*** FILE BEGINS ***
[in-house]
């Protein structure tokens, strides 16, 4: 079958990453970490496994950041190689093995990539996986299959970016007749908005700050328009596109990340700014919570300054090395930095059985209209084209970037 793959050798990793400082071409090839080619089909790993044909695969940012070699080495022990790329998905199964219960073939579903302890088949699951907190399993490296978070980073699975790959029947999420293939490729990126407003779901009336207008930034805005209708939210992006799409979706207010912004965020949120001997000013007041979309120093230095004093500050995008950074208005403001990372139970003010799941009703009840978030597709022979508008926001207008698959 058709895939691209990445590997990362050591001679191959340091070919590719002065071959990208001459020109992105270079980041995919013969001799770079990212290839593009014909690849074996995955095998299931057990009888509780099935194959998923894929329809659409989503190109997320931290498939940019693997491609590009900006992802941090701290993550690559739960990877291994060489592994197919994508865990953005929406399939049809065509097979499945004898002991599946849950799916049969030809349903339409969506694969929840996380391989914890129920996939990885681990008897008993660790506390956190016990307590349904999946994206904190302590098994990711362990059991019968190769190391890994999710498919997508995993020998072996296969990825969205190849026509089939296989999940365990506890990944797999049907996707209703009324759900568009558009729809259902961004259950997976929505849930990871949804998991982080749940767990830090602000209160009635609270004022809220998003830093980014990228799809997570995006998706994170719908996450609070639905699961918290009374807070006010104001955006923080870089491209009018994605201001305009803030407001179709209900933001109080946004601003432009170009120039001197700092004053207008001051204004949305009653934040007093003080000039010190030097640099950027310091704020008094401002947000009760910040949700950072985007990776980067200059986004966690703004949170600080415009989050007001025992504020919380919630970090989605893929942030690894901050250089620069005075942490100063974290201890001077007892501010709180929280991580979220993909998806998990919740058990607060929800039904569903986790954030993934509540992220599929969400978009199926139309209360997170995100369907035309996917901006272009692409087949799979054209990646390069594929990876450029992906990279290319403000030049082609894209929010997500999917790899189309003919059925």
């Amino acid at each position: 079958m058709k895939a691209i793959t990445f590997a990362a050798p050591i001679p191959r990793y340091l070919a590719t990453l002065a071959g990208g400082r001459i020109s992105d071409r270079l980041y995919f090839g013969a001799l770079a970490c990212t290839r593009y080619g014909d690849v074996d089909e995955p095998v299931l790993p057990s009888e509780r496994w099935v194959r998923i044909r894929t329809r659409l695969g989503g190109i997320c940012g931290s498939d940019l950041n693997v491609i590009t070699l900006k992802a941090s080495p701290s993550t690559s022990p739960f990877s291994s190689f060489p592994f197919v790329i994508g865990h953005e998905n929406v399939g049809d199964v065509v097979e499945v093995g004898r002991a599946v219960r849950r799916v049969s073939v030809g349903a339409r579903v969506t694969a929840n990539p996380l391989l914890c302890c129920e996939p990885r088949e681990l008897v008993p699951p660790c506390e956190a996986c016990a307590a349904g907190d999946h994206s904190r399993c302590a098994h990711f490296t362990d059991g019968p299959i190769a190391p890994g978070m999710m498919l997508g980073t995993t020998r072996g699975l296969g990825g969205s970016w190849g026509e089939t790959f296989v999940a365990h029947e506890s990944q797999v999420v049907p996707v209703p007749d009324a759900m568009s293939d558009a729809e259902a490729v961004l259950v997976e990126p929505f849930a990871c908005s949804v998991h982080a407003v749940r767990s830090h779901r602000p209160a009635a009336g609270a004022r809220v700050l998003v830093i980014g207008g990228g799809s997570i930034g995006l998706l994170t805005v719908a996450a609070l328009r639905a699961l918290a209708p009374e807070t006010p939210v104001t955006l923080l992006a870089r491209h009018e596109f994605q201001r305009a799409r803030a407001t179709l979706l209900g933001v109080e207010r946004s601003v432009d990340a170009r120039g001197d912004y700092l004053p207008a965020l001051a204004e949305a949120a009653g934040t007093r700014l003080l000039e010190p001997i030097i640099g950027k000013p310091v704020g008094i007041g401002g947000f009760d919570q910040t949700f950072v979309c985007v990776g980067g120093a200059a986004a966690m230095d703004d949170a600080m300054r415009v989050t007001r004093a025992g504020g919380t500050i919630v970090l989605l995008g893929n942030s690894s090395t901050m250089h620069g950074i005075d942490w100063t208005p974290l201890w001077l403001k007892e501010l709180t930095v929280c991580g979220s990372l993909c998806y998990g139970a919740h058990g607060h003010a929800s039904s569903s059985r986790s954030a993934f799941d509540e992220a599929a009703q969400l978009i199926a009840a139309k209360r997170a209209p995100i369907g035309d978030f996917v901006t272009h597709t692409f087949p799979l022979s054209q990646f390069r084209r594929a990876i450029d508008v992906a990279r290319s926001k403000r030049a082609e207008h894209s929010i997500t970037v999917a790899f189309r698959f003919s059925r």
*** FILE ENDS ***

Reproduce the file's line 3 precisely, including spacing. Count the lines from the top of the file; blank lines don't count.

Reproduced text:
């Amino acid at each position: 079958m058709k895939a691209i793959t990445f590997a990362a050798p050591i001679p191959r990793y340091l070919a590719t990453l002065a071959g990208g400082r001459i020109s992105d071409r270079l980041y995919f090839g013969a001799l770079a970490c990212t290839r593009y080619g014909d690849v074996d089909e995955p095998v299931l790993p057990s009888e509780r496994w099935v194959r998923i044909r894929t329809r659409l695969g989503g190109i997320c940012g931290s498939d940019l950041n693997v491609i590009t070699l900006k992802a941090s080495p701290s993550t690559s022990p739960f990877s291994s190689f060489p592994f197919v790329i994508g865990h953005e998905n929406v399939g049809d199964v065509v097979e499945v093995g004898r002991a599946v219960r849950r799916v049969s073939v030809g349903a339409r579903v969506t694969a929840n990539p996380l391989l914890c302890c129920e996939p990885r088949e681990l008897v008993p699951p660790c506390e956190a996986c016990a307590a349904g907190d999946h994206s904190r399993c302590a098994h990711f490296t362990d059991g019968p299959i190769a190391p890994g978070m999710m498919l997508g980073t995993t020998r072996g699975l296969g990825g969205s970016w190849g026509e089939t790959f296989v999940a365990h029947e506890s990944q797999v999420v049907p996707v209703p007749d009324a759900m568009s293939d558009a729809e259902a490729v961004l259950v997976e990126p929505f849930a990871c908005s949804v998991h982080a407003v749940r767990s830090h779901r602000p209160a009635a009336g609270a004022r809220v700050l998003v830093i980014g207008g990228g799809s997570i930034g995006l998706l994170t805005v719908a996450a609070l328009r639905a699961l918290a209708p009374e807070t006010p939210v104001t955006l923080l992006a870089r491209h009018e596109f994605q201001r305009a799409r803030a407001t179709l979706l209900g933001v109080e207010r946004s601003v432009d990340a170009r120039g001197d912004y700092l004053p207008a965020l001051a204004e949305a949120a009653g934040t007093r700014l003080l000039e010190p001997i030097i640099g950027k000013p310091v704020g008094i007041g401002g947000f009760d919570q910040t949700f950072v979309c985007v990776g980067g120093a200059a986004a966690m230095d703004d949170a600080m300054r415009v989050t007001r004093a025992g504020g919380t500050i919630v970090l989605l995008g893929n942030s690894s090395t901050m250089h620069g950074i005075d942490w100063t208005p974290l201890w001077l403001k007892e501010l709180t930095v929280c991580g979220s990372l993909c998806y998990g139970a919740h058990g607060h003010a929800s039904s569903s059985r986790s954030a993934f799941d509540e992220a599929a009703q969400l978009i199926a009840a139309k209360r997170a209209p995100i369907g035309d978030f996917v901006t272009h597709t692409f087949p799979l022979s054209q990646f390069r084209r594929a990876i450029d508008v992906a990279r290319s926001k403000r030049a082609e207008h894209s929010i997500t970037v999917a790899f189309r698959f003919s059925r």